This should be done without looking at the music or playing your instrument. The music should exist wholly within your mind. Once you can visualize the music in this way, you can be reasonably certain that you possess clear and accurate memories of the material.

Practicing like this will foster body movements that escape the gaze of conscious thought. This is called muscle memory. It’s a kind of automaticity that is achieved through continued practice. When you have formed deep, intractable muscle memories, the music is ready for performance.

The Determinism of Performance

The experience of performing music is a curious state in which you, as the performer, are in some sense a witness to your own performance. Indeed, the process seems to consist solely of the repeated deployment of muscle-memory phrases that unfurl under their own direction. You, as the performer, operate as a sort of conductor who is choosing which phrases unfurl and when they do so.

Mind to Body

To manage this process, you must assemble a coherent train of thought designed to wrangle your intentions into actions. In concrete terms, this means that you must assemble your thoughts around where your body is at any given moment, where it is going in the next moment, and how to guide it there willfully.

Once you are operating in this way, you can lean into your performance to deliver it with confidence and power. Here’s how:

  1. Visualize the opening passage with complete and total awareness of tempo, note content, and articulation
  2. Direct your body to execute the first passage with explicit intention
  3. Prepare your mind and body for impending passages
  4. See clearly in your mind’s eye the locus of those future notes
  5. Guide your body to the next passage with unambiguous volition

Repeat these steps of anticipation, preparation, and execution until the song is done. Remember to have fun and to be nice to your audience.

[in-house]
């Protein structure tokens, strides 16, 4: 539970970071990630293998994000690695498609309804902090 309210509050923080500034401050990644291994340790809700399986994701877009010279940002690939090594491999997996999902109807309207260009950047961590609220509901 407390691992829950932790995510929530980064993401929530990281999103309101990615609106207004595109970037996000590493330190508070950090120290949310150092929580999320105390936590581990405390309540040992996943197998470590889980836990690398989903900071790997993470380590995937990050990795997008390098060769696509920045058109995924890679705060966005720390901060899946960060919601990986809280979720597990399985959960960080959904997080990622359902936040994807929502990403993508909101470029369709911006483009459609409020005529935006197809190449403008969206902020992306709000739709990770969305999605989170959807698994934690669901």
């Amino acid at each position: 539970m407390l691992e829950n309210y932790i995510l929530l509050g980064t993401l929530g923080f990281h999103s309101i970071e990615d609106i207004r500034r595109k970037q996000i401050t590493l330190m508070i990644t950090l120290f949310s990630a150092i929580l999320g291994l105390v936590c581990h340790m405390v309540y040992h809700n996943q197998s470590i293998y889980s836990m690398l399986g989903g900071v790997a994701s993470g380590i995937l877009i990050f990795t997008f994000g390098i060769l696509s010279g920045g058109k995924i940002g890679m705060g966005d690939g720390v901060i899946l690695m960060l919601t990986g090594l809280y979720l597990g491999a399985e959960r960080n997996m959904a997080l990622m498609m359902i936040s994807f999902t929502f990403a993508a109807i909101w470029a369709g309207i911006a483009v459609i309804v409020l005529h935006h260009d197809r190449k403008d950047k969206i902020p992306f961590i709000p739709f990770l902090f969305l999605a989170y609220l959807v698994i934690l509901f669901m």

How to Handle Mistakes

If you make a mistake, do not, under any circumstance, advertise that you did so. Do not raise an eyebrow, do not grimace, do not move about spastically, and do not look cross-eyed at your band mates. Instead, just keep smiling and attempt to make the mistake part of the performance–perhaps by repeating some variation of the error.

Nobody will know, and life will go on.

If you have read your music carefully and prepared your muscle memory wisely, then performing should be pleasant. Why shouldn’t it be? After all, you have become a perfect transmitter of the organized sound we call “music”, which other human beings find so compelling.

The System of Mastery

Here’s a quick cheat-sheet on the proper ways to read, memorize, and perform music:

The proper way to read notation is to

  • identify a note’s letter name and physical location
  • articulate the note with full awareness of detail, and
  • place the note in time by counting out loud.

The proper way to memorize music is to

  • read carefully and deliberately,
  • isolate short, manageable segments for memorization, and
  • use visualization to test your memory.

The proper way to perform music is to

  • command the present moment and direct all impending moments,
  • visualize the destination of approaching notes, and
  • deploy muscle memory in a reasoned order.

When you put your deliberate will into your musical habits, your efforts will be rewarded with masterful performance – satisfying both you and your audience. Read, memorize, and perform music using these guidelines and you will destroy the destroyers of mastery.

Brian Jump is a music educator and multi-instrumentalist from Pittsburgh, Pennsylvania. He earned a bachelor’s degree in guitar performance from Indiana University of Pennsylvania and a master’s degree in music technology from Duquesne University.

Brian teaches a wide range of classes at Community College of Allegheny County (CCAC) including Music Technology, Music History, Class Piano, and History of Jazz. In addition to teaching, Brian performs regularly as a professional pop, classical, and jazz guitarist.